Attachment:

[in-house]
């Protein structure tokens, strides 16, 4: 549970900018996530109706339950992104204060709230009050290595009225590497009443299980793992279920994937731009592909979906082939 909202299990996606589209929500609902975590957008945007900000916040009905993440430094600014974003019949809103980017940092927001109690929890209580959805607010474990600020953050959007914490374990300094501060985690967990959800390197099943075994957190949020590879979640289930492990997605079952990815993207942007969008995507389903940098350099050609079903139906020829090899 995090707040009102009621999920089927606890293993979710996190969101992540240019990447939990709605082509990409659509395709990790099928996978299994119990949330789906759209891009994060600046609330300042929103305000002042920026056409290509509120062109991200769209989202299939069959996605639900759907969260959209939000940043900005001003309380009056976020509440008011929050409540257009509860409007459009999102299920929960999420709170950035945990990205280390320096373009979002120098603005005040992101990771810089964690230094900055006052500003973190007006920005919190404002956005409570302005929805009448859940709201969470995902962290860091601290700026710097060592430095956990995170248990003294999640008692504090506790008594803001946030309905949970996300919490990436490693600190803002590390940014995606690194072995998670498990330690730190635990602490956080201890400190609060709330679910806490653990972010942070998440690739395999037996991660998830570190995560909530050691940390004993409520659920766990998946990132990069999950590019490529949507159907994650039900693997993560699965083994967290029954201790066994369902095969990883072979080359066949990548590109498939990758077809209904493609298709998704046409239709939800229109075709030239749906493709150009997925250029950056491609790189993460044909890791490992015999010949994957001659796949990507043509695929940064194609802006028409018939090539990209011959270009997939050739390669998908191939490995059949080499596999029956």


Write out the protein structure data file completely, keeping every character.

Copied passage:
[in-house]
């Protein structure tokens, strides 16, 4: 549970900018996530109706339950992104204060709230009050290595009225590497009443299980793992279920994937731009592909979906082939 909202299990996606589209929500609902975590957008945007900000916040009905993440430094600014974003019949809103980017940092927001109690929890209580959805607010474990600020953050959007914490374990300094501060985690967990959800390197099943075994957190949020590879979640289930492990997605079952990815993207942007969008995507389903940098350099050609079903139906020829090899 995090707040009102009621999920089927606890293993979710996190969101992540240019990447939990709605082509990409659509395709990790099928996978299994119990949330789906759209891009994060600046609330300042929103305000002042920026056409290509509120062109991200769209989202299939069959996605639900759907969260959209939000940043900005001003309380009056976020509440008011929050409540257009509860409007459009999102299920929960999420709170950035945990990205280390320096373009979002120098603005005040992101990771810089964690230094900055006052500003973190007006920005919190404002956005409570302005929805009448859940709201969470995902962290860091601290700026710097060592430095956990995170248990003294999640008692504090506790008594803001946030309905949970996300919490990436490693600190803002590390940014995606690194072995998670498990330690730190635990602490956080201890400190609060709330679910806490653990972010942070998440690739395999037996991660998830570190995560909530050691940390004993409520659920766990998946990132990069999950590019490529949507159907994650039900693997993560699965083994967290029954201790066994369902095969990883072979080359066949990548590109498939990758077809209904493609298709998704046409239709939800229109075709030239749906493709150009997925250029950056491609790189993460044909890791490992015999010949994957001659796949990507043509695929940064194609802006028409018939090539990209011959270009997939050739390669998908191939490995059949080499596999029956």